Biochemical evaluation of vacuum-assisted venous drainage: a randomized, prospective study

Bevilacqua, Stefano; Matteucci, Sacha; Ferrarini, Matteo; Kacila, Mirsad; Ripoli, Andrea; Baroni, Alessandra; Mercogliano, Domenico; Glauber, Mattia; Ferrazzi, Paolo
January 2002
Perfusion;Jan2002, Vol. 17 Issue 1, p57
Academic Journal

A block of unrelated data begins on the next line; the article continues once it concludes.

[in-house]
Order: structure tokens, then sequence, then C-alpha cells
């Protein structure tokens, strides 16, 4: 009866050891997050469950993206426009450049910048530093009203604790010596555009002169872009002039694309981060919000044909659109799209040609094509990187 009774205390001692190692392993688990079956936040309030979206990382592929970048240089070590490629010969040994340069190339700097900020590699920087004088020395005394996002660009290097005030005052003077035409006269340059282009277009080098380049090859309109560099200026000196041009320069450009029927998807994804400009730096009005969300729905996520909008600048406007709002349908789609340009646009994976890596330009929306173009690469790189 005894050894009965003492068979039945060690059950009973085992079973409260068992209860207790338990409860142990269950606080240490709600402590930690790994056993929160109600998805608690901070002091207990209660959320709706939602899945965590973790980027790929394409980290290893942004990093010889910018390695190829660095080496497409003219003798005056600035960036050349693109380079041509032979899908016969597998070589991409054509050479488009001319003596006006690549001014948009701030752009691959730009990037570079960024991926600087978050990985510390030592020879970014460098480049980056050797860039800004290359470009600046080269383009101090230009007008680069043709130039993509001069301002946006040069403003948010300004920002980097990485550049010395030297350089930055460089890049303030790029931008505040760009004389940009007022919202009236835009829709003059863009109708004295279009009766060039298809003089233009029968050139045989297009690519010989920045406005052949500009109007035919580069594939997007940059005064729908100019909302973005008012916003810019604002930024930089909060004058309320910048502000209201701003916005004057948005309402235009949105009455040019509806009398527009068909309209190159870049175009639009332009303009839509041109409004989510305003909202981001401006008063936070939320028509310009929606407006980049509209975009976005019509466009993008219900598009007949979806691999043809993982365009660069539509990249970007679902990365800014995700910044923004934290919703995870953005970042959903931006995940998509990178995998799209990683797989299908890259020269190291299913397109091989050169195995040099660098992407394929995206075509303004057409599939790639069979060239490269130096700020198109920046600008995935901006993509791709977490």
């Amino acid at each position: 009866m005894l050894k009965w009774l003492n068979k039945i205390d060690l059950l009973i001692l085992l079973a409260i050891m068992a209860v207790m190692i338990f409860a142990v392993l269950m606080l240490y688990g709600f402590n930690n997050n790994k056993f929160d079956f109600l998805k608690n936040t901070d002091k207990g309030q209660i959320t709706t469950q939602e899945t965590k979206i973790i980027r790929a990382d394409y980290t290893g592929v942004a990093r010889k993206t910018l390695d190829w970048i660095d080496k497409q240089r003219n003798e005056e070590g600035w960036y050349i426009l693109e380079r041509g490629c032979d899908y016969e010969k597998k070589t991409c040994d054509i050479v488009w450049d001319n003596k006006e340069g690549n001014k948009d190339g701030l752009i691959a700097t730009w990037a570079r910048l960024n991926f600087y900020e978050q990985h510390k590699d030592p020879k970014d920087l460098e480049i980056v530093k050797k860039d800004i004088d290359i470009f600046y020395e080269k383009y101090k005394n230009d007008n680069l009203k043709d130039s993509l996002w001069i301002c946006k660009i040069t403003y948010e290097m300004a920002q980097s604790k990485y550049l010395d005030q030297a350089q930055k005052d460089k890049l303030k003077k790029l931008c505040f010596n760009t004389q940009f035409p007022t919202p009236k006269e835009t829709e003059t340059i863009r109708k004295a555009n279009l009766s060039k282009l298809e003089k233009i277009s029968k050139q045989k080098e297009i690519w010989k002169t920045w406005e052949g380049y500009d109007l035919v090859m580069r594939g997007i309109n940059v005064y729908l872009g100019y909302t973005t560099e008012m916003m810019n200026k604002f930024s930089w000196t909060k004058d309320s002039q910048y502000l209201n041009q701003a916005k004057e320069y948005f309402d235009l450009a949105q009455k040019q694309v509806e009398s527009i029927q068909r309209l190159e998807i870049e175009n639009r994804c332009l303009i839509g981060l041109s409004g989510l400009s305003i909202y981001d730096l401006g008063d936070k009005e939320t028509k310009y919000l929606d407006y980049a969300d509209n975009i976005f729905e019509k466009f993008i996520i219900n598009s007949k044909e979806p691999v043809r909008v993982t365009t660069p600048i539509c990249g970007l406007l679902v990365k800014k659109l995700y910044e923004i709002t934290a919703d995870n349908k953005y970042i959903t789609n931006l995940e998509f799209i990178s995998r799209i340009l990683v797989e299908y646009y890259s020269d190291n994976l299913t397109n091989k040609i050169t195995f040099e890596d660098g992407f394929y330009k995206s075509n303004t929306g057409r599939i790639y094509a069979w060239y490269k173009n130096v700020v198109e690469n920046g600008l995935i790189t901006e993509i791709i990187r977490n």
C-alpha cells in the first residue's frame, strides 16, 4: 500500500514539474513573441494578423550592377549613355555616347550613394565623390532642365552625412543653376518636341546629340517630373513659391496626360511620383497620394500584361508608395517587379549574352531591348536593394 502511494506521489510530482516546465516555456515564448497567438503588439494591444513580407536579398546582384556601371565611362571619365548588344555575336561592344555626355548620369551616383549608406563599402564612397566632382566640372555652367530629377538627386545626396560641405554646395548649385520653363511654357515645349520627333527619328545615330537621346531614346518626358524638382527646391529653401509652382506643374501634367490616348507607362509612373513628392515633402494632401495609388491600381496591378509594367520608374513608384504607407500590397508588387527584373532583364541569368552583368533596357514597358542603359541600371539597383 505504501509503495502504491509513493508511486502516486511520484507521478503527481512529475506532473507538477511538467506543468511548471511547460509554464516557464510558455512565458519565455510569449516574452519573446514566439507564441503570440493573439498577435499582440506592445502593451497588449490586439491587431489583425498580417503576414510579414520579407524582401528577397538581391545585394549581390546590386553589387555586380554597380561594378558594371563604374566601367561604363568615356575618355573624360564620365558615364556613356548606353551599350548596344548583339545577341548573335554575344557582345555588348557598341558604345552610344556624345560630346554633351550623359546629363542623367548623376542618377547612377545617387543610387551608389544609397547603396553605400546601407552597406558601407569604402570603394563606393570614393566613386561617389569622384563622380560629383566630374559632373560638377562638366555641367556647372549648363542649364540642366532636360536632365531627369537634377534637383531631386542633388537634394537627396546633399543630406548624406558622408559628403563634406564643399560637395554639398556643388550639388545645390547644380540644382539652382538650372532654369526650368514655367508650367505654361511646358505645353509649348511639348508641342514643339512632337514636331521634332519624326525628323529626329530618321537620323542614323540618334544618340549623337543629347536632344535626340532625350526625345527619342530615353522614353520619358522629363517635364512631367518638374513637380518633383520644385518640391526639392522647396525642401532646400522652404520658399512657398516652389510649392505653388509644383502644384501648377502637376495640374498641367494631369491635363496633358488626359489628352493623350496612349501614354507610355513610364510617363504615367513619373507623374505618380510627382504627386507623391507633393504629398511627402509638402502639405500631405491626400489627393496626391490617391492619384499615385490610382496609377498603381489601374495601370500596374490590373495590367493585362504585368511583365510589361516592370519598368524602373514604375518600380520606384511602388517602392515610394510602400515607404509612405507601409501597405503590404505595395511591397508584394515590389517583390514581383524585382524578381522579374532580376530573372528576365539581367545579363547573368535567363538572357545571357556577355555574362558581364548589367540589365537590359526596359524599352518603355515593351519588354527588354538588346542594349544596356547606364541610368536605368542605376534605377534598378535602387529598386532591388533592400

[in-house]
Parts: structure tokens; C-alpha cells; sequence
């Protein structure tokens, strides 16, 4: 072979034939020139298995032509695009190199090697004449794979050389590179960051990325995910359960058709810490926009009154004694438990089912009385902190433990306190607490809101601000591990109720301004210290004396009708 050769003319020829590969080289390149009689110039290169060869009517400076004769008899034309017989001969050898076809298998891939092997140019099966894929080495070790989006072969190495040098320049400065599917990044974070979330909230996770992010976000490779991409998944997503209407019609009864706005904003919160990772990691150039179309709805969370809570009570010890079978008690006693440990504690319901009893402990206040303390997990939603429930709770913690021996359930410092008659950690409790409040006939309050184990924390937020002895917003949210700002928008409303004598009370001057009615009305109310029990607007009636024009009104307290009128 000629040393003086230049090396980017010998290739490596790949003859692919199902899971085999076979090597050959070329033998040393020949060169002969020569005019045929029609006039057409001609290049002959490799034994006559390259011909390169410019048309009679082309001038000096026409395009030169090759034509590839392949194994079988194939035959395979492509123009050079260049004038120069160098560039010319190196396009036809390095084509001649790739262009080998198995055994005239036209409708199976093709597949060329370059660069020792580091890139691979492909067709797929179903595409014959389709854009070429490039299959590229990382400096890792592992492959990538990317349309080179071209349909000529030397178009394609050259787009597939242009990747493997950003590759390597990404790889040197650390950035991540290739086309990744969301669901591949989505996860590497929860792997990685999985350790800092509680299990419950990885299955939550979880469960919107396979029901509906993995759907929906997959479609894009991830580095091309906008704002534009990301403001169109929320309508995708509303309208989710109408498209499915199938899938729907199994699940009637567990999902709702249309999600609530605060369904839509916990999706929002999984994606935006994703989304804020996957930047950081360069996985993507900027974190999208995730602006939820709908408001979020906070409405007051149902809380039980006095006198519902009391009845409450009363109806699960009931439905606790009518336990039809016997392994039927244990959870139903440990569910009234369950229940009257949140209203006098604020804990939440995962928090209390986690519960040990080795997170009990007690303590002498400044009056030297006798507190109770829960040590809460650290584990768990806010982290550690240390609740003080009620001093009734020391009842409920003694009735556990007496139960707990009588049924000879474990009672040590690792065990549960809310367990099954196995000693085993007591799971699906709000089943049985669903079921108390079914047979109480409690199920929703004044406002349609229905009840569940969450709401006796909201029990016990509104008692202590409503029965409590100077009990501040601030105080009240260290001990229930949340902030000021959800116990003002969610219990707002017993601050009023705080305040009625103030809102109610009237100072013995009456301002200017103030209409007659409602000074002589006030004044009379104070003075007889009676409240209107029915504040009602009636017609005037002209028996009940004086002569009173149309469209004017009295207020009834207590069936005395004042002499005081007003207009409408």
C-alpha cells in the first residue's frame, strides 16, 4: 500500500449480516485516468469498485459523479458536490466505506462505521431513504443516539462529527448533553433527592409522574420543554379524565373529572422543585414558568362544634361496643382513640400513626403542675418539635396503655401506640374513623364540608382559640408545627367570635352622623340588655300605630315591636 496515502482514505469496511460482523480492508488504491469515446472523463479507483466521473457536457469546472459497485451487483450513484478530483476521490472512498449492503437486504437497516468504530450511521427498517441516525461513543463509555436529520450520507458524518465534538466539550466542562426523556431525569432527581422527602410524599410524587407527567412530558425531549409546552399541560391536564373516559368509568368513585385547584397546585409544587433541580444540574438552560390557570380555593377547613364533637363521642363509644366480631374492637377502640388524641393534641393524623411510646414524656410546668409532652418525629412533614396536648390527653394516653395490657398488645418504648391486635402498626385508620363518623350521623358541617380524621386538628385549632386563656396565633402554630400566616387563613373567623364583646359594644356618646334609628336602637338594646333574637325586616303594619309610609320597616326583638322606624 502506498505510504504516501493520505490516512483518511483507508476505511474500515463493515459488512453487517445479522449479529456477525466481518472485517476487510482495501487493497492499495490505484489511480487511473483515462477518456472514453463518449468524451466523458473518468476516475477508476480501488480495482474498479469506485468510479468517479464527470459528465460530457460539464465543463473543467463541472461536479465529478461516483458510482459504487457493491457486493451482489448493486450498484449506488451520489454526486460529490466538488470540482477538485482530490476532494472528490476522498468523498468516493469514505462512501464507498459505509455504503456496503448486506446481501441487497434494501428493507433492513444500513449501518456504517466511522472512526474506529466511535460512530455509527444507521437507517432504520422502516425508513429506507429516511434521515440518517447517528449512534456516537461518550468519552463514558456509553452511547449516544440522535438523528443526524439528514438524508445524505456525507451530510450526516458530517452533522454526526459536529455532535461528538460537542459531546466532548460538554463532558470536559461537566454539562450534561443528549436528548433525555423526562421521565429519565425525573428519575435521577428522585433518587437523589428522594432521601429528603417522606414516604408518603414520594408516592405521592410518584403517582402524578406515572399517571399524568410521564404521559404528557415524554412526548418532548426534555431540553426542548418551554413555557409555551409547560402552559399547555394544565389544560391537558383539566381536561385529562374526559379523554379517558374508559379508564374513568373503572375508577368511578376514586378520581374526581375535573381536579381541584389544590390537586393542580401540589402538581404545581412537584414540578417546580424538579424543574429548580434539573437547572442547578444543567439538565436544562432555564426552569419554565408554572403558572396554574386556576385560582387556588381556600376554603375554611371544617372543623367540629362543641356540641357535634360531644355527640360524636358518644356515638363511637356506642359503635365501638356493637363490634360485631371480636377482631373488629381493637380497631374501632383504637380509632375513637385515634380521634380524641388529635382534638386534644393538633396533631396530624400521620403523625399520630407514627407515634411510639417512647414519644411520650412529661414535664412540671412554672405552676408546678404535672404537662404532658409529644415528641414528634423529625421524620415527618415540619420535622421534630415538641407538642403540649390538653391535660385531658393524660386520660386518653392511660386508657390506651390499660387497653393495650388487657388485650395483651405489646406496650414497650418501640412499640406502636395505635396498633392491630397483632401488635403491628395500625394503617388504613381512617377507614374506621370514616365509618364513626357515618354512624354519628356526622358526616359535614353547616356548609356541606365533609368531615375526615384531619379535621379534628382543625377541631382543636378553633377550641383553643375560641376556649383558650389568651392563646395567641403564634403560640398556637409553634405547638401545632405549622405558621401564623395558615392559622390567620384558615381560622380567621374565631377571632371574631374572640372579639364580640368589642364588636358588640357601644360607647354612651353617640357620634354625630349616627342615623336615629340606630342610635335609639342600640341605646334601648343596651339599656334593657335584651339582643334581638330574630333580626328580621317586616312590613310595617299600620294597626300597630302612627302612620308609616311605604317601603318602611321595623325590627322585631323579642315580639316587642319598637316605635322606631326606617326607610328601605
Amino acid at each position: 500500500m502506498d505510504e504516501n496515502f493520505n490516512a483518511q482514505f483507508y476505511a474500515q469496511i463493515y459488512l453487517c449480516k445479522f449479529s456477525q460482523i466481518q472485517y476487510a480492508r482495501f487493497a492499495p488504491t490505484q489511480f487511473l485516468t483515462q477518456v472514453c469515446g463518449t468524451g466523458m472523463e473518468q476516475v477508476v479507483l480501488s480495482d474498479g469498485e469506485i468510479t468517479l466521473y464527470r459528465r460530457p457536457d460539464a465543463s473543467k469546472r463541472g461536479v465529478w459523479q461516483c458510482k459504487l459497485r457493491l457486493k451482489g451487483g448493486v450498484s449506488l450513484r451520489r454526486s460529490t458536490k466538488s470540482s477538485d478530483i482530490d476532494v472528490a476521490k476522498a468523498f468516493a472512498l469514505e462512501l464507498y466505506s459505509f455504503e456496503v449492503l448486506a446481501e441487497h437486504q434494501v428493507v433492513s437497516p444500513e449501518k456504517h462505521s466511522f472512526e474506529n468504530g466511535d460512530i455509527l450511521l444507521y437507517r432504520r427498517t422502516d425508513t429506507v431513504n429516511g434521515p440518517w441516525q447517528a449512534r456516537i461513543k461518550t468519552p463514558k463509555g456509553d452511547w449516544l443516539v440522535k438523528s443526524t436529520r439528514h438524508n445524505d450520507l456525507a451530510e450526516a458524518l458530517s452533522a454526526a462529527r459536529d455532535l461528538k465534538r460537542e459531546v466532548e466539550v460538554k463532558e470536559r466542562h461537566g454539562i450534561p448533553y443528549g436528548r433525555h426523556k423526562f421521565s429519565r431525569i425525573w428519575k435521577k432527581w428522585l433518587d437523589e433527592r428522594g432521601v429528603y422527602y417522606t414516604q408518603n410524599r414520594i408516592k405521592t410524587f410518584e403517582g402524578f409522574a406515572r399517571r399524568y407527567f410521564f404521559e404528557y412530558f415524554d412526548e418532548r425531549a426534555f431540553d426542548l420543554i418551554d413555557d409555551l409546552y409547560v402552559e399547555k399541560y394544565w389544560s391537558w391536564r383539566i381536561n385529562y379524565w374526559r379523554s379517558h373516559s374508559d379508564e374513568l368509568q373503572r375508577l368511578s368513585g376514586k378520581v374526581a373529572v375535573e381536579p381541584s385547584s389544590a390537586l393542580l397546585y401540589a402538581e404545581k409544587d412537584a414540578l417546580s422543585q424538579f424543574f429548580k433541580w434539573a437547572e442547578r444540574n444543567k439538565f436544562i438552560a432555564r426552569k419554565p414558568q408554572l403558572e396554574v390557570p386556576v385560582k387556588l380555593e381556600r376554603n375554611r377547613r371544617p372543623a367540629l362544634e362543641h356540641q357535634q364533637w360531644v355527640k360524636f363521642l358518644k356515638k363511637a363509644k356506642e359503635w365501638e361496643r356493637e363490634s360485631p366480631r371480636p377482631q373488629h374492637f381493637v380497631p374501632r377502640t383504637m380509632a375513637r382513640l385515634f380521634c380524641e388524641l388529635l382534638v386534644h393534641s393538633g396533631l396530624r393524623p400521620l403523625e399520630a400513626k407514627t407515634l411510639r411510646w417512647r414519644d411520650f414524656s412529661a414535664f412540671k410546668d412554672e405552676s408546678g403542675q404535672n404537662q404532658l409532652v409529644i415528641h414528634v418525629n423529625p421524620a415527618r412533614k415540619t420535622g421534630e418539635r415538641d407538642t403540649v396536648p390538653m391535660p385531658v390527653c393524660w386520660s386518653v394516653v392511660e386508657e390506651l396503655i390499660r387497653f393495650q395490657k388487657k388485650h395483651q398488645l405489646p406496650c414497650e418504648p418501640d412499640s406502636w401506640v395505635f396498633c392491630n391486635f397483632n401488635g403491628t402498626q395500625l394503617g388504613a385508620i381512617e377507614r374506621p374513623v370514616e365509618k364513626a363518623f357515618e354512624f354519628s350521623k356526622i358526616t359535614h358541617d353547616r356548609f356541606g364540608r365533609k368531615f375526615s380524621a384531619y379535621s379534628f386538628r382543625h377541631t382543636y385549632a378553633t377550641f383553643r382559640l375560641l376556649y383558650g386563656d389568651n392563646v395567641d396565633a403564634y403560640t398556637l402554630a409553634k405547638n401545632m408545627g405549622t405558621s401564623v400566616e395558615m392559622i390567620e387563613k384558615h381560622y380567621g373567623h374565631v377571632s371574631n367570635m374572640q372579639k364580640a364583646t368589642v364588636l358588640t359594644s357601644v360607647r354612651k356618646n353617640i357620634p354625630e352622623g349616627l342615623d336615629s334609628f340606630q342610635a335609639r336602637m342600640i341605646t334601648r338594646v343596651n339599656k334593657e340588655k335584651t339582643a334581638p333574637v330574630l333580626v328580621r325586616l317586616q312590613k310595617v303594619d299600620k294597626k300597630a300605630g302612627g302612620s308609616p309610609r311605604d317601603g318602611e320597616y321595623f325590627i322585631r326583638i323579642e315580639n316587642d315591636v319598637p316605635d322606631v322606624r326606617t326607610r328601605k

Aims of the study: In this prospective, randomized study, we investigate the potential advantages of vacuum-assisted venous drainage (VAVD), compared to gravitational drainage (GD), in patients undergoing first-time coronary artery bypass graft (CABG) surgery, concerning biochemical markers of organ and blood cell damage. Materials and methods: Seventy-two consecutive patients were randomized into two groups ['Vacuum' (VAVD) n = 36; 'Not vacuum' (GD) n = 36]. VAVD was achieved using a wall vacuum source and with a suction regulator connected to the vent port of the hardshell venous reservoir. In the VAVD group, we used 28-French venous cannulas, and 36-French in the GD group. In the VAVD group, we measured arterial perfusion flow (APF) and the venous reservoir volume (VRV) with and without vacuum application just after starting extracorporeal circulation (ECC). Six blood samples were drawn at different times before, during and after ECC. Routine blood tests were performed to evaluate hemolysis, and hepatic and renal function. Results: The two groups were similar in terms of preoperative and operative characteristics. There were no significant differences in biochemical markers of organ function or hemolysis between the two groups. In the VAVD patients, platelet count was higher at 24 h after the end of the operation (VAVD 151.77 ± 50.28 μl versus Not vacuum 124.93 ± 41.60 μl, p = 0.028). With the narrower venous cannulas (28-French), only VAVD achieved a satisfactory APF (VAVD 2.35 ± 0.38 l/min/m[sup 2] versus GD 1.88 ± 0.27 l/min/m[sup 2], p = 0.002), with a larger VRV (VAVD 1091.67 ± 421 ml versus GD 808.33 ± 284.31 ml, p = 0.025). Conclusion: Vacuum-assisted venous drainage is a technique comparable to gravitational drainage with regard to hemolysis and organ perfusion. It allows better perfusion flow and heart decompression with smaller venous cannulas. This study suggests reduced platelet consumption with VAVD.


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